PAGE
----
Haiku: Unrhymed Japanese poetic form that consists of seventeen syllables arranged in three lines. Although its origins can be traced to the seventeenth century, it is the most popular poetic form in Japan today. See HAIKAI.

Image: The two types of images are literal and figurative. Literal images are very detailed, almost photographic; figurative images are more abstract and often use symbol.

Irony: A device use in writing and speech to deliberately express ideas so they can be understood in two ways. In drama, irony occurs when a character does not know something that the other characters or the audience knows.

Kabuki: A popular form of Japanese theater primarily about and aimed at the middle classes and that uses only male actors; Kabuki developed in the sixteenth and seventeenth centuries, parallel to JORURI, or puppet theater, which often shares the same plots and stories and even the same plays.

Leitmotifs: Themes, brief passages, or single words repeated within a work.

Liberalism: An ideology that rejects authoritarian government and defends freedom of speech, association, and religion as well as the right to own property. Liberalism evolved during the ENLIGHTMENT and became the dominant political idea of the nineteenth century. Both the American and French Revolutions were based on liberal thought.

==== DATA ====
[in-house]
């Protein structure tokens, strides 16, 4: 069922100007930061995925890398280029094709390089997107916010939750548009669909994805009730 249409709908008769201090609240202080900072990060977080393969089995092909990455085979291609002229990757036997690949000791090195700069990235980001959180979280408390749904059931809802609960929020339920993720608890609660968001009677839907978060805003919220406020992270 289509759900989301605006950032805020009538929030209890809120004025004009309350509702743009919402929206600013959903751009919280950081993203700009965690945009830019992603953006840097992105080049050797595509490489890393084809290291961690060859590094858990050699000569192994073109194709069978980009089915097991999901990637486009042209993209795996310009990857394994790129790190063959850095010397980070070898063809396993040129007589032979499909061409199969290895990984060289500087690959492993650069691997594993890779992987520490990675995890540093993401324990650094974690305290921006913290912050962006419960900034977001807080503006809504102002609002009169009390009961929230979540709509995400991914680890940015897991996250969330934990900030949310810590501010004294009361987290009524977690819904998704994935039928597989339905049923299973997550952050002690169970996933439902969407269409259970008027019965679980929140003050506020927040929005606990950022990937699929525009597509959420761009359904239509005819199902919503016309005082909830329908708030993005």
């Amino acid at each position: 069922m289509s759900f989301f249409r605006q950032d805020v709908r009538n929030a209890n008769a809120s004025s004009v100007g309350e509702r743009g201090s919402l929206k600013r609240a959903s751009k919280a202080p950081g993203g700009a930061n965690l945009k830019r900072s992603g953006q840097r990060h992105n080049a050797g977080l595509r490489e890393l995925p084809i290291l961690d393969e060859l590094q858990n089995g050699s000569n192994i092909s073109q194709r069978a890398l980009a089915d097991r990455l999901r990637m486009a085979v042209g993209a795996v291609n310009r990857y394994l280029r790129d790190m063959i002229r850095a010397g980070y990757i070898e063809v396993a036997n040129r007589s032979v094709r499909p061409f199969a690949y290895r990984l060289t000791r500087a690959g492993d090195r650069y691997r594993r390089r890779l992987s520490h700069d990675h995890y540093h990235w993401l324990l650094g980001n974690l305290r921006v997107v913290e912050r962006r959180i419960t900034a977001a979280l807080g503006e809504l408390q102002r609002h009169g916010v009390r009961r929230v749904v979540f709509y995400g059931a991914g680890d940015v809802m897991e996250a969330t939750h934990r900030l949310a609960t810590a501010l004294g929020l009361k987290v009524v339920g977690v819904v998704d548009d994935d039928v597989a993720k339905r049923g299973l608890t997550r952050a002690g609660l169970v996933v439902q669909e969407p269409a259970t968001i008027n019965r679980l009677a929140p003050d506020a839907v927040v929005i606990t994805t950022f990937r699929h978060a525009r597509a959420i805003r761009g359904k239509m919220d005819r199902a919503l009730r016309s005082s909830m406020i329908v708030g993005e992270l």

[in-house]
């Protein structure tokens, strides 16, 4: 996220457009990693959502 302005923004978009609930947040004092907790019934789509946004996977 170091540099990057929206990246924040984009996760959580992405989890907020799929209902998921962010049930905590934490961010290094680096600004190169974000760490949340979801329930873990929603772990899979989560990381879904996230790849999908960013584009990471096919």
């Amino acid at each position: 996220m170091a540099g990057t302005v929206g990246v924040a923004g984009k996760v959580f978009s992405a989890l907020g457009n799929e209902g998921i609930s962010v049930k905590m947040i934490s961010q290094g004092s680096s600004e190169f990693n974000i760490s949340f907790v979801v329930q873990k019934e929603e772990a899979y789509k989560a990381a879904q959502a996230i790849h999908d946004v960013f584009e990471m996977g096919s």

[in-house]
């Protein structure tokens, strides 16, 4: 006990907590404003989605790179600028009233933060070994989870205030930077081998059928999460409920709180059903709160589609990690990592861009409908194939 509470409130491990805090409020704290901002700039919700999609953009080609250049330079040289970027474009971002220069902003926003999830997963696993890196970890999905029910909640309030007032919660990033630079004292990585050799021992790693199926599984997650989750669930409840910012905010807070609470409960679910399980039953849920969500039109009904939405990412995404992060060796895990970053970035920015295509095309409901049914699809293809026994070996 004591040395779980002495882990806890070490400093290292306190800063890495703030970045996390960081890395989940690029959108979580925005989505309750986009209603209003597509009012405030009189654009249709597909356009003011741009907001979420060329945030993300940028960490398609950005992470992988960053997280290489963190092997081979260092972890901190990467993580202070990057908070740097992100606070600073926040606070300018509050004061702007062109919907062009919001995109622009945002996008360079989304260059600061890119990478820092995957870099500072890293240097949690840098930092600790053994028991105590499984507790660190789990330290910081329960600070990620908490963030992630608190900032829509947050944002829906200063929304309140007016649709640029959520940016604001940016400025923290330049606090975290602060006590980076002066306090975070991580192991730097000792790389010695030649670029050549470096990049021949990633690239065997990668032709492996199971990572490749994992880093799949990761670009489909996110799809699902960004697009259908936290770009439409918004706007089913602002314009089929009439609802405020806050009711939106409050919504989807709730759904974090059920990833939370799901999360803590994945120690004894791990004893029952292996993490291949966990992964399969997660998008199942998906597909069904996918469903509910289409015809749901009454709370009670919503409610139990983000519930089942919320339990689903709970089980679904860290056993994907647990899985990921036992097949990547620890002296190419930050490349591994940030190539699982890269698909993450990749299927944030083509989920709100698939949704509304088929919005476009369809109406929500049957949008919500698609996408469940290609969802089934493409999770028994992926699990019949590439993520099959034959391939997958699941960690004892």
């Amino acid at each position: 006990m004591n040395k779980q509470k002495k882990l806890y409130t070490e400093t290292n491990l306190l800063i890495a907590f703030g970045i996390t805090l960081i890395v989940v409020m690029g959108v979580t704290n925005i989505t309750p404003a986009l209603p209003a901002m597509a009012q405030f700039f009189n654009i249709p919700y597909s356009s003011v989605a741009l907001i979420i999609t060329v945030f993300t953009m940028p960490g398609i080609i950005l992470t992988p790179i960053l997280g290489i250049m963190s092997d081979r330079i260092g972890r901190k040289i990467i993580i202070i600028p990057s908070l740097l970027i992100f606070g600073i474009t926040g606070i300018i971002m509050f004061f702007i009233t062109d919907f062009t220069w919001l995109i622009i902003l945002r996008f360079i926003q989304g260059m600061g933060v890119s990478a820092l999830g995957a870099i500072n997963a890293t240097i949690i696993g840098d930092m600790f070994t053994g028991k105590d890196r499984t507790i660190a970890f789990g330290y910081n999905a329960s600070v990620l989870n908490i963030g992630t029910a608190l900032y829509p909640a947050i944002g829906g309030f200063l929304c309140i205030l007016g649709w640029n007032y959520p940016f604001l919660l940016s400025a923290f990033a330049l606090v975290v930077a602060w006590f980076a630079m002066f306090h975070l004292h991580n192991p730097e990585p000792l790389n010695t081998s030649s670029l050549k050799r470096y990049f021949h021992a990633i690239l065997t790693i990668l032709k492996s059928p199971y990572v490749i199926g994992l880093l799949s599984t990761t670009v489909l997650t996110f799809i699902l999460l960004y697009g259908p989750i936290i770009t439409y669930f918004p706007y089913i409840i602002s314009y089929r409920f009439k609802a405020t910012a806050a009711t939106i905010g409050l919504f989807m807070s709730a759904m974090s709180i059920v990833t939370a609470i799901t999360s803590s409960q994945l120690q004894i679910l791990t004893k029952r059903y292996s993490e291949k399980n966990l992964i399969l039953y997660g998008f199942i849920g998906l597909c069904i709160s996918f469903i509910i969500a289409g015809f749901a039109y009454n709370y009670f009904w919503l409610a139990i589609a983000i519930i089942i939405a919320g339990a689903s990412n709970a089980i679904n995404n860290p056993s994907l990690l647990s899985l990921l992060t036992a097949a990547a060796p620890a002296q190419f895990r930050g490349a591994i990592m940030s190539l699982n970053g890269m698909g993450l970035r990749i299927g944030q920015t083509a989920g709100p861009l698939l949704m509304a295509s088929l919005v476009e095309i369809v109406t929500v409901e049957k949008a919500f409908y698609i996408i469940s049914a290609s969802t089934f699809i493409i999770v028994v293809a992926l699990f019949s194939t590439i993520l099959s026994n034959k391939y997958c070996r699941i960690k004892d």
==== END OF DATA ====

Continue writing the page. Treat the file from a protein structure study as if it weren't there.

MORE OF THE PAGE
Manchu: Also known as the Jurchen, a people who lived northeast of the Great Wall of China, in the area now known as Manchuria; when civil disturbances weakened the authority of the Ming emperor, the Manchu, with the assistance of some from inside China, took control of Beijing and founded a new empire. Their dynasty known as the QING or Manchu dynasty lasted from 1644 to 1911.

Marxism: A school of though based on writings of German Socialist thinker Karl Marx. Among its main tenets are the ideas that class struggle is the central element of Western culture, that a capitalist thrives by exploiting the labor of a working class, and that workers must struggle to overcome their capitalist exploiters through revolution and thereafter establish a socialist society in which private property does not exist and all people have collective control of the means of production and distribution.